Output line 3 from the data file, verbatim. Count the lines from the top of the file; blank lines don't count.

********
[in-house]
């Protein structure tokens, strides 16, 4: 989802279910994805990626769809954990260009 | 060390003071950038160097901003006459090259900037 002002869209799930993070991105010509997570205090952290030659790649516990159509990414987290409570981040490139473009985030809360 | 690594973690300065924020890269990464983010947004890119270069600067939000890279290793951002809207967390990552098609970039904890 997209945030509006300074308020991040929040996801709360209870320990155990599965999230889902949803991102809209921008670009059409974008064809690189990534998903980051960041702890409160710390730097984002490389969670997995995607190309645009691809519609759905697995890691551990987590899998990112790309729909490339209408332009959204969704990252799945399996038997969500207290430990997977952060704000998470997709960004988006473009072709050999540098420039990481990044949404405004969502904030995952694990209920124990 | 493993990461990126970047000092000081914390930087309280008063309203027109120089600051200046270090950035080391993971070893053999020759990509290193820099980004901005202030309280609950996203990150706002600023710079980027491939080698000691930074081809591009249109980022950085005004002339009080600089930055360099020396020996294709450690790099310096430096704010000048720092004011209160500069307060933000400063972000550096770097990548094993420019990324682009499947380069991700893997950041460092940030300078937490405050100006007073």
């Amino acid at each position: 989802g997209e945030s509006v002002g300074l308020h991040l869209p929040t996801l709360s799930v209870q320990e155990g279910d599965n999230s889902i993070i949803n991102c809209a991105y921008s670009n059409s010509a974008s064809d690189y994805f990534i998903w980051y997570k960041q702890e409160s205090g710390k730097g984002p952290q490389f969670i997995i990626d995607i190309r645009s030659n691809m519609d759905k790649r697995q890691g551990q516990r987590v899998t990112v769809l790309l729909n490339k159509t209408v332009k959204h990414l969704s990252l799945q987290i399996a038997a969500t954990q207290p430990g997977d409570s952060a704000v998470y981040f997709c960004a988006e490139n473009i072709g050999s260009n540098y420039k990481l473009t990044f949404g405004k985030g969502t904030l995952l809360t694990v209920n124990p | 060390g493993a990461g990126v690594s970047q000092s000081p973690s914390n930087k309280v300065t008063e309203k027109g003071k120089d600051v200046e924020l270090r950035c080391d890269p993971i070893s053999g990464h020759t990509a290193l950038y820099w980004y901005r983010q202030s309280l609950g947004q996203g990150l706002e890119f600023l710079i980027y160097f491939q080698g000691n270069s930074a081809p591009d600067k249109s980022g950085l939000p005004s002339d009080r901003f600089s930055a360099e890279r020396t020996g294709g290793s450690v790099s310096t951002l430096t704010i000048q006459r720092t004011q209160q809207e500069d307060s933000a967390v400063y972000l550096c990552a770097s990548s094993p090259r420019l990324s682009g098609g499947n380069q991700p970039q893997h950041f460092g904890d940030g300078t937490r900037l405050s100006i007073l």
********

């Amino acid at each position: 989802g997209e945030s509006v002002g300074l308020h991040l869209p929040t996801l709360s799930v209870q320990e155990g279910d599965n999230s889902i993070i949803n991102c809209a991105y921008s670009n059409s010509a974008s064809d690189y994805f990534i998903w980051y997570k960041q702890e409160s205090g710390k730097g984002p952290q490389f969670i997995i990626d995607i190309r645009s030659n691809m519609d759905k790649r697995q890691g551990q516990r987590v899998t990112v769809l790309l729909n490339k159509t209408v332009k959204h990414l969704s990252l799945q987290i399996a038997a969500t954990q207290p430990g997977d409570s952060a704000v998470y981040f997709c960004a988006e490139n473009i072709g050999s260009n540098y420039k990481l473009t990044f949404g405004k985030g969502t904030l995952l809360t694990v209920n124990p | 060390g493993a990461g990126v690594s970047q000092s000081p973690s914390n930087k309280v300065t008063e309203k027109g003071k120089d600051v200046e924020l270090r950035c080391d890269p993971i070893s053999g990464h020759t990509a290193l950038y820099w980004y901005r983010q202030s309280l609950g947004q996203g990150l706002e890119f600023l710079i980027y160097f491939q080698g000691n270069s930074a081809p591009d600067k249109s980022g950085l939000p005004s002339d009080r901003f600089s930055a360099e890279r020396t020996g294709g290793s450690v790099s310096t951002l430096t704010i000048q006459r720092t004011q209160q809207e500069d307060s933000a967390v400063y972000l550096c990552a770097s990548s094993p090259r420019l990324s682009g098609g499947n380069q991700p970039q893997h950041f460092g904890d940030g300078t937490r900037l405050s100006i007073l």